Re: Parametric surface

• To: mathgroup at smc.vnet.net
• Subject: [mg35264] Re: [mg35241] Parametric surface
• From: Andrzej Kozlowski <andrzej at platon.c.u-tokyo.ac.jp>
• Date: Fri, 5 Jul 2002 02:20:10 -0400 (EDT)
• Sender: owner-wri-mathgroup at wolfram.com

```Yes, you are right of course. I was confused by your use of the phrase
"parametric surface" and had inm mind the system of three equations:

F(x,y,z,a,b)==0,G(x,y,z,a,b)==0,H(x,y,z,a,b)==0

meaning three equations with two parameters. Under favorable conditions
this gives a "parametric surface" that may be found by the method I
described. In principle the method may also work in your cases. Of
course your
your two surfaces are not given by parametric equations, so even if you
could get interpolating functions for them you would still need to use
CountourPlot3D function form the Graphics`ContourPlot3D package, which
does nto work well. It might be necessary to use something like J.P.
Kuska's MathGL3d, which has a much better function of this kind
(MVContourPlot3D).

Andrzej

On Thursday, July 4, 2002, at 01:43  AM, Jun Lin wrote:

> Thanks for the message. Solving F(x,y;a,b)=0 and
> G(x,y;a,b)=0 simultaniously for x and y, in principle,
> gives x=fx(a,b) and y=fy(a,b). x=x(a,b) defines one
> surface, and y=y(a,b) defines another one. So, we have
> two surfaces by setting: f(x,a,b)=x-fx(a,b)=0 and
> g(y,a,b)=y-fy(a,b)=0, respectively.
>
> Sincerely,
>
> Jun Lin
>
> --- Andrzej Kozlowski <andrzej at platon.c.u-tokyo.ac.jp>
> wrote:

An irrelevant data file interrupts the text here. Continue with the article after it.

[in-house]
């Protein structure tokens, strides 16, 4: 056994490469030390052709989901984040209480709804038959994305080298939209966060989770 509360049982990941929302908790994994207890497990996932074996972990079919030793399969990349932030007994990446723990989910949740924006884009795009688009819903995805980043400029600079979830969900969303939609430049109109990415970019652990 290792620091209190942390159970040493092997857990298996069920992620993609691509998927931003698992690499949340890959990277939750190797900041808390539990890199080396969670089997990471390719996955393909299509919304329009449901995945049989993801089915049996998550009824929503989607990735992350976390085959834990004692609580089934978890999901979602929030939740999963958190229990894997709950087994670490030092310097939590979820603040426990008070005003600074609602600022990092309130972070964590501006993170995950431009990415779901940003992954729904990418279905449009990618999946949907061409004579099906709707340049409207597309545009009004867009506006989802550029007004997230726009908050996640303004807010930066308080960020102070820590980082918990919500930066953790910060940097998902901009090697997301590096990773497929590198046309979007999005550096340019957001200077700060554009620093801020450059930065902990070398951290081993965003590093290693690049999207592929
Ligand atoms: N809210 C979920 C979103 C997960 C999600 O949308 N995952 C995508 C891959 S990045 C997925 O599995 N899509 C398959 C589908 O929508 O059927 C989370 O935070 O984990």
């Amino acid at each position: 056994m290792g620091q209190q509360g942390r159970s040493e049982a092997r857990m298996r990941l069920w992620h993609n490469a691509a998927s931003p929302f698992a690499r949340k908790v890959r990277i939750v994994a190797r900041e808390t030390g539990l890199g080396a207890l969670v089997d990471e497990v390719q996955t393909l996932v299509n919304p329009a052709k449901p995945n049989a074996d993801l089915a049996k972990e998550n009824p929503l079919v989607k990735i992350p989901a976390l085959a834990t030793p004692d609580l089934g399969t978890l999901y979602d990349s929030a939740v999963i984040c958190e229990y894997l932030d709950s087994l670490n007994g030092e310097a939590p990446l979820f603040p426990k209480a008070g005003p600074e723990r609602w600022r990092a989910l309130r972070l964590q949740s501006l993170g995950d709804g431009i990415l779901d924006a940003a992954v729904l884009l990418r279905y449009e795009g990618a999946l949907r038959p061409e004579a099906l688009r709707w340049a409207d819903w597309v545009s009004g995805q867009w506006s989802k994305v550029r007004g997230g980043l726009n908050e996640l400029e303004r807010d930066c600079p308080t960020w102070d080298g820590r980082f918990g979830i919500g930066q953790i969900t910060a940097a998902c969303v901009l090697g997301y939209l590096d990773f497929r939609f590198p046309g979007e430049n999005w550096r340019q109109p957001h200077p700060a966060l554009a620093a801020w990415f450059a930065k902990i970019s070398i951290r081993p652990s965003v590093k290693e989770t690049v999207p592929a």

>> First of all this situation defines at best one
>> surface, not two. It may
>> be possible to obtain a graph of this surface but it
>> depends very much
>> on what the equations are. The best approach I can
>> think of has been
>> described on this list on on several occasions by
>> Carl Woll: it is based
>> on turning the equations into a system of partial
>> differential equations
>> and then using NDSolve to obtain  solutions in terms
>> of interpolating
>> functions. One has to guess suitable initial
>> conditions and the range of
>> values of a and b you want to use in your plot.
>> Finally, Mathematica
>> must be able to solve these equations, whihc is by
>> no means guaranteed.
>> Once that has been done one can get the graph using
>> ParametricPlot3D. I
>> think there is little more that can be said without
>> knowing what the
>> equations are.
>>
Andrzej Kozlowski
Toyama International University
JAPAN
http://platon.c.u-tokyo.ac.jp/andrzej/
>>
>>
>>
>> On Wednesday, July 3, 2002, at 06:15  PM, Jun Lin
>> wrote:
>>
>>> Given functions F=F(x,y;a,b) and G=G(x,y;a,b),
>> where x and y are
>>> coordinates and a and b are parameters. So,
>>>
>>>  F(x,y;a,b)=0,
>>> {
>>>  G(x,y;a,b)=0
>>>
>>> defines two 3D surfaces:
>>>
>>>  x=x(a,b),
>>> {
>>>  y=y(a,b).
>>>
>>> Suppose the functions F and G are implicit and
>> transcendental, so they
>>> are cumbersome to be solved directly to give
>> x=x(a,b) and y=y(a,b). My
>>> question is whether it is possible to draw these
>> two surfaces from
>>> relations F=0 and G=0.
>>>
>>> I appreciate with your help!
>>>
>>> Jun Lin
>>>
>>>
>>>
>>
>
>
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